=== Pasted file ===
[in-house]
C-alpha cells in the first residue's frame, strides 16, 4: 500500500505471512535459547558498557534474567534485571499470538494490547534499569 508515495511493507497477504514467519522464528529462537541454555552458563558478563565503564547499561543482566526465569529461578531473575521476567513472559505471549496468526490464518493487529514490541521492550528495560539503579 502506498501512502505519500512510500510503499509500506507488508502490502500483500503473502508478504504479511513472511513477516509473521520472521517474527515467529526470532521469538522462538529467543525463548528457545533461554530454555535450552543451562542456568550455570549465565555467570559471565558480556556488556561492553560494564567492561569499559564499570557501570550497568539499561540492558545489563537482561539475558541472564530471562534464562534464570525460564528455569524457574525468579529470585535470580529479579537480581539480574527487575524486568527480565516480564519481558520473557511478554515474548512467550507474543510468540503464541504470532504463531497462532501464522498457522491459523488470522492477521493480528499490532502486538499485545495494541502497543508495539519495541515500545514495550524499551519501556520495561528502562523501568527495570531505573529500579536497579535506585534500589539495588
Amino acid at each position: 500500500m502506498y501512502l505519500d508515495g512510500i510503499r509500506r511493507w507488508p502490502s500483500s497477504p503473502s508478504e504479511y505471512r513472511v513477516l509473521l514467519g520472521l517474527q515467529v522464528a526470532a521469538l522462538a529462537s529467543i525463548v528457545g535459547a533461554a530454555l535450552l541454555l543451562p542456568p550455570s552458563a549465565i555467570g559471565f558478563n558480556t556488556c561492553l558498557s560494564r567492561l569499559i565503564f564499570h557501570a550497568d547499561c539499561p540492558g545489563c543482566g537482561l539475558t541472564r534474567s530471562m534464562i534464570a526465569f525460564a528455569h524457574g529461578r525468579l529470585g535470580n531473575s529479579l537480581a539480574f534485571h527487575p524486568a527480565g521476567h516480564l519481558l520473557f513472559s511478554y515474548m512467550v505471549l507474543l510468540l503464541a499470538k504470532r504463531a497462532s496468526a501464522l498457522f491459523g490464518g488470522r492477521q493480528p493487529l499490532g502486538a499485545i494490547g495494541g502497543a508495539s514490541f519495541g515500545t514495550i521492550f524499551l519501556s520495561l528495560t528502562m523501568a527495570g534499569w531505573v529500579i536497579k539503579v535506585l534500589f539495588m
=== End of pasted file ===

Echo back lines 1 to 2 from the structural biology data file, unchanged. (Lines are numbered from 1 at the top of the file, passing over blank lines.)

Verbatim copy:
[in-house]
C-alpha cells in the first residue's frame, strides 16, 4: 500500500505471512535459547558498557534474567534485571499470538494490547534499569 508515495511493507497477504514467519522464528529462537541454555552458563558478563565503564547499561543482566526465569529461578531473575521476567513472559505471549496468526490464518493487529514490541521492550528495560539503579 502506498501512502505519500512510500510503499509500506507488508502490502500483500503473502508478504504479511513472511513477516509473521520472521517474527515467529526470532521469538522462538529467543525463548528457545533461554530454555535450552543451562542456568550455570549465565555467570559471565558480556556488556561492553560494564567492561569499559564499570557501570550497568539499561540492558545489563537482561539475558541472564530471562534464562534464570525460564528455569524457574525468579529470585535470580529479579537480581539480574527487575524486568527480565516480564519481558520473557511478554515474548512467550507474543510468540503464541504470532504463531497462532501464522498457522491459523488470522492477521493480528499490532502486538499485545495494541502497543508495539519495541515500545514495550524499551519501556520495561528502562523501568527495570531505573529500579536497579535506585534500589539495588